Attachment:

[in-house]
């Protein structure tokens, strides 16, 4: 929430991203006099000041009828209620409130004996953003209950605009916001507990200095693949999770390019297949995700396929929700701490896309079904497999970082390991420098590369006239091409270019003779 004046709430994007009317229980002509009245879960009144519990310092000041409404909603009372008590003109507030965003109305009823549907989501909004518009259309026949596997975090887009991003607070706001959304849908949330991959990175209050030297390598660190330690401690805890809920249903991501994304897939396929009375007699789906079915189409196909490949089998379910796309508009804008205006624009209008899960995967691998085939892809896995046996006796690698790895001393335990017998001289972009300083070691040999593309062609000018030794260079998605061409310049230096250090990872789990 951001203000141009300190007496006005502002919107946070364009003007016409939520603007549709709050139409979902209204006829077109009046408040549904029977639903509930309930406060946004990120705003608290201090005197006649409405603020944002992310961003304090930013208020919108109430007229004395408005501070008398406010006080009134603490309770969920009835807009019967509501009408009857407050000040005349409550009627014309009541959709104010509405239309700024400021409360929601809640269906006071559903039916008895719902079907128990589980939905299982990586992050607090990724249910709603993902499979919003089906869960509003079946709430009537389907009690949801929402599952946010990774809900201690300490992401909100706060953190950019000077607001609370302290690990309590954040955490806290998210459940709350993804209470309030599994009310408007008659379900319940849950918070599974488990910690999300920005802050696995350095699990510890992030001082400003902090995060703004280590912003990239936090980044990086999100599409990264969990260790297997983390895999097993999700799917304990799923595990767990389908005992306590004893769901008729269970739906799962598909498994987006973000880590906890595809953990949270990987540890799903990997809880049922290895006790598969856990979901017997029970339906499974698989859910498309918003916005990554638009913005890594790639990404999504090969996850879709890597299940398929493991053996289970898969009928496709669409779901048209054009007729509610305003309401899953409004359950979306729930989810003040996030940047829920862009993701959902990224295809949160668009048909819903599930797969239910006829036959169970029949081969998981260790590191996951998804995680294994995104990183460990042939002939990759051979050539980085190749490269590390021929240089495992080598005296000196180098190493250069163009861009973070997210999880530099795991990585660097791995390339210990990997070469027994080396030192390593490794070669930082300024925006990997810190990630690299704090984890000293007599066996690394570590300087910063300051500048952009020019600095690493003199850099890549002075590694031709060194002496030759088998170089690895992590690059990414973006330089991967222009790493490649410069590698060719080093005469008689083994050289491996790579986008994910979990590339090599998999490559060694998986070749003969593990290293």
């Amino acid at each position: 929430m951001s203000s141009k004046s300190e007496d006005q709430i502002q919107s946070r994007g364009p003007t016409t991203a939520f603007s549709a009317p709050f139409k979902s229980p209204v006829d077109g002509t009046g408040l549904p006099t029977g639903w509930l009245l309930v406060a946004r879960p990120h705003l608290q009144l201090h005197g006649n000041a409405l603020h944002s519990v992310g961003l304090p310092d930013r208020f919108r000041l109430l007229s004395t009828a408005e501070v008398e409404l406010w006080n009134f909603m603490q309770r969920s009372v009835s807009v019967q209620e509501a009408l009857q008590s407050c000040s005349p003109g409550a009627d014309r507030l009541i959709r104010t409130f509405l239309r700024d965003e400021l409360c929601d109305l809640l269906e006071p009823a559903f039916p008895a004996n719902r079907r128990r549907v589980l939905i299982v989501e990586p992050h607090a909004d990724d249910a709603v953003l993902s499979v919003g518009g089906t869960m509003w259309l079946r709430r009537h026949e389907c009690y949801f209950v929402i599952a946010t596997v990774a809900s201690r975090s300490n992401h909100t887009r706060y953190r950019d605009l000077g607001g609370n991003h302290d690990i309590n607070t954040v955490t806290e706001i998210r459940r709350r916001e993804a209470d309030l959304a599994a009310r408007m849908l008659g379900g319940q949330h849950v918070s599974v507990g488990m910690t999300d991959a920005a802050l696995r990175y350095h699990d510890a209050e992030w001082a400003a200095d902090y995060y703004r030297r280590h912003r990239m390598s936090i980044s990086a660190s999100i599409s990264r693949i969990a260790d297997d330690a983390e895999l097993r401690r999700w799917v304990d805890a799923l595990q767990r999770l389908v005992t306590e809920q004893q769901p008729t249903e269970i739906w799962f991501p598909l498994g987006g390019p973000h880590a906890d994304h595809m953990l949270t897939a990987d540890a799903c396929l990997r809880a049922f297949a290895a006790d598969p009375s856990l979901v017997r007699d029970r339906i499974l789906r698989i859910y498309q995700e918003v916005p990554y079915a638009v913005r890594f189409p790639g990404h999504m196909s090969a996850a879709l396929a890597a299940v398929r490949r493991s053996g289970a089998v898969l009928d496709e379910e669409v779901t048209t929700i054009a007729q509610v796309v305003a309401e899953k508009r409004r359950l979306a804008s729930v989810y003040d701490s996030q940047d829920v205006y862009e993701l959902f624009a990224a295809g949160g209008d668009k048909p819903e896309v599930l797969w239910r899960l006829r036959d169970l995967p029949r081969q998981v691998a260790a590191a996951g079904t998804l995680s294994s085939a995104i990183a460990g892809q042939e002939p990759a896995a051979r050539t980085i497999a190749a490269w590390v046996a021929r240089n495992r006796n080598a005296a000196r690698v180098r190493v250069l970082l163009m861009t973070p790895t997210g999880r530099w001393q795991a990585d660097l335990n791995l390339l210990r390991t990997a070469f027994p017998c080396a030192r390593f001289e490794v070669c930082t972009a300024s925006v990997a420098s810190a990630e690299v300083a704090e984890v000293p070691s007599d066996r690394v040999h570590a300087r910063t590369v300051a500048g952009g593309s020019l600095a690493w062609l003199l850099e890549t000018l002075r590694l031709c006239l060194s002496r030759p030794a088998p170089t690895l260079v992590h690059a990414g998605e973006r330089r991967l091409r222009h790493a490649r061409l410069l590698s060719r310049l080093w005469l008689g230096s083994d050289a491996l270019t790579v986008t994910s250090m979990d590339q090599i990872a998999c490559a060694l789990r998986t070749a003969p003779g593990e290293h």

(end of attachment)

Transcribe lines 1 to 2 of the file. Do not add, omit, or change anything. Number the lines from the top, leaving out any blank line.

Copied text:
[in-house]
């Protein structure tokens, strides 16, 4: 929430991203006099000041009828209620409130004996953003209950605009916001507990200095693949999770390019297949995700396929929700701490896309079904497999970082390991420098590369006239091409270019003779 004046709430994007009317229980002509009245879960009144519990310092000041409404909603009372008590003109507030965003109305009823549907989501909004518009259309026949596997975090887009991003607070706001959304849908949330991959990175209050030297390598660190330690401690805890809920249903991501994304897939396929009375007699789906079915189409196909490949089998379910796309508009804008205006624009209008899960995967691998085939892809896995046996006796690698790895001393335990017998001289972009300083070691040999593309062609000018030794260079998605061409310049230096250090990872789990 951001203000141009300190007496006005502002919107946070364009003007016409939520603007549709709050139409979902209204006829077109009046408040549904029977639903509930309930406060946004990120705003608290201090005197006649409405603020944002992310961003304090930013208020919108109430007229004395408005501070008398406010006080009134603490309770969920009835807009019967509501009408009857407050000040005349409550009627014309009541959709104010509405239309700024400021409360929601809640269906006071559903039916008895719902079907128990589980939905299982990586992050607090990724249910709603993902499979919003089906869960509003079946709430009537389907009690949801929402599952946010990774809900201690300490992401909100706060953190950019000077607001609370302290690990309590954040955490806290998210459940709350993804209470309030599994009310408007008659379900319940849950918070599974488990910690999300920005802050696995350095699990510890992030001082400003902090995060703004280590912003990239936090980044990086999100599409990264969990260790297997983390895999097993999700799917304990799923595990767990389908005992306590004893769901008729269970739906799962598909498994987006973000880590906890595809953990949270990987540890799903990997809880049922290895006790598969856990979901017997029970339906499974698989859910498309918003916005990554638009913005890594790639990404999504090969996850879709890597299940398929493991053996289970898969009928496709669409779901048209054009007729509610305003309401899953409004359950979306729930989810003040996030940047829920862009993701959902990224295809949160668009048909819903599930797969239910006829036959169970029949081969998981260790590191996951998804995680294994995104990183460990042939002939990759051979050539980085190749490269590390021929240089495992080598005296000196180098190493250069163009861009973070997210999880530099795991990585660097791995390339210990990997070469027994080396030192390593490794070669930082300024925006990997810190990630690299704090984890000293007599066996690394570590300087910063300051500048952009020019600095690493003199850099890549002075590694031709060194002496030759088998170089690895992590690059990414973006330089991967222009790493490649410069590698060719080093005469008689083994050289491996790579986008994910979990590339090599998999490559060694998986070749003969593990290293």